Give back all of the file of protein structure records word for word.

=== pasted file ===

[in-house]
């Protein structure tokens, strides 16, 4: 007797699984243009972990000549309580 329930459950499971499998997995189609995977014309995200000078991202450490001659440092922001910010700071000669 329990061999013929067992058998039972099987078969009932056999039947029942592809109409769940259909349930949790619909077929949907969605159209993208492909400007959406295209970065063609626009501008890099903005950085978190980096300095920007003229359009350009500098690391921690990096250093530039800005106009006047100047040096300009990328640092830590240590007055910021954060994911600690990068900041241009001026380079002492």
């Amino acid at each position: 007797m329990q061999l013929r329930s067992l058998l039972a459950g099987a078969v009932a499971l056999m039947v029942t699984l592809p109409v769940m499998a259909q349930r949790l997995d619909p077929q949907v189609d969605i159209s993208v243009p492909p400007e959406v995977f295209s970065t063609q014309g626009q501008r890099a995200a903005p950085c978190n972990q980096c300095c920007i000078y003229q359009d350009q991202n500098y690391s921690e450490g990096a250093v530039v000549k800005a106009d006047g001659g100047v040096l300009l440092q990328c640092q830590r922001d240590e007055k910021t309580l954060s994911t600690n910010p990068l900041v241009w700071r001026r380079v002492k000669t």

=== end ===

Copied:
[in-house]
């Protein structure tokens, strides 16, 4: 007797699984243009972990000549309580 329930459950499971499998997995189609995977014309995200000078991202450490001659440092922001910010700071000669 329990061999013929067992058998039972099987078969009932056999039947029942592809109409769940259909349930949790619909077929949907969605159209993208492909400007959406295209970065063609626009501008890099903005950085978190980096300095920007003229359009350009500098690391921690990096250093530039800005106009006047100047040096300009990328640092830590240590007055910021954060994911600690990068900041241009001026380079002492």
């Amino acid at each position: 007797m329990q061999l013929r329930s067992l058998l039972a459950g099987a078969v009932a499971l056999m039947v029942t699984l592809p109409v769940m499998a259909q349930r949790l997995d619909p077929q949907v189609d969605i159209s993208v243009p492909p400007e959406v995977f295209s970065t063609q014309g626009q501008r890099a995200a903005p950085c978190n972990q980096c300095c920007i000078y003229q359009d350009q991202n500098y690391s921690e450490g990096a250093v530039v000549k800005a106009d006047g001659g100047v040096l300009l440092q990328c640092q830590r922001d240590e007055k910021t309580l954060s994911t600690n910010p990068l900041v241009w700071r001026r380079v002492k000669t």